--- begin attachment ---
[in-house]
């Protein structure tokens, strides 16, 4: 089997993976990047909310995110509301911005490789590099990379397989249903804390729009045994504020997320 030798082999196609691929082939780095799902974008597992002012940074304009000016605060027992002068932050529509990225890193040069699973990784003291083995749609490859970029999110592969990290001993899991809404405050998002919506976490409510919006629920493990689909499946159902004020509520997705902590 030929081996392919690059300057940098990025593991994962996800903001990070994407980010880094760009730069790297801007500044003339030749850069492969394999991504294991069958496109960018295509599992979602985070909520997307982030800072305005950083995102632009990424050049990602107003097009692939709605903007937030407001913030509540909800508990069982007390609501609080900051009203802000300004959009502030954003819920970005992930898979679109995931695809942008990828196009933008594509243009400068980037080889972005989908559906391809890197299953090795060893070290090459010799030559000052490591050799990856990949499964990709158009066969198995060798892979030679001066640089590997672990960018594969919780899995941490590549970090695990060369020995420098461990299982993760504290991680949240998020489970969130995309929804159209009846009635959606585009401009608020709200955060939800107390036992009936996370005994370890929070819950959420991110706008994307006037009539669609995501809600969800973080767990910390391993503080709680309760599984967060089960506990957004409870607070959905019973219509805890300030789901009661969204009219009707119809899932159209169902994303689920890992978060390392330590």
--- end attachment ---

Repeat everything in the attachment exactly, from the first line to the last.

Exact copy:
[in-house]
């Protein structure tokens, strides 16, 4: 089997993976990047909310995110509301911005490789590099990379397989249903804390729009045994504020997320 030798082999196609691929082939780095799902974008597992002012940074304009000016605060027992002068932050529509990225890193040069699973990784003291083995749609490859970029999110592969990290001993899991809404405050998002919506976490409510919006629920493990689909499946159902004020509520997705902590 030929081996392919690059300057940098990025593991994962996800903001990070994407980010880094760009730069790297801007500044003339030749850069492969394999991504294991069958496109960018295509599992979602985070909520997307982030800072305005950083995102632009990424050049990602107003097009692939709605903007937030407001913030509540909800508990069982007390609501609080900051009203802000300004959009502030954003819920970005992930898979679109995931695809942008990828196009933008594509243009400068980037080889972005989908559906391809890197299953090795060893070290090459010799030559000052490591050799990856990949499964990709158009066969198995060798892979030679001066640089590997672990960018594969919780899995941490590549970090695990060369020995420098461990299982993760504290991680949240998020489970969130995309929804159209009846009635959606585009401009608020709200955060939800107390036992009936996370005994370890929070819950959420991110706008994307006037009539669609995501809600969800973080767990910390391993503080709680309760599984967060089960506990957004409870607070959905019973219509805890300030789901009661969204009219009707119809899932159209169902994303689920890992978060390392330590």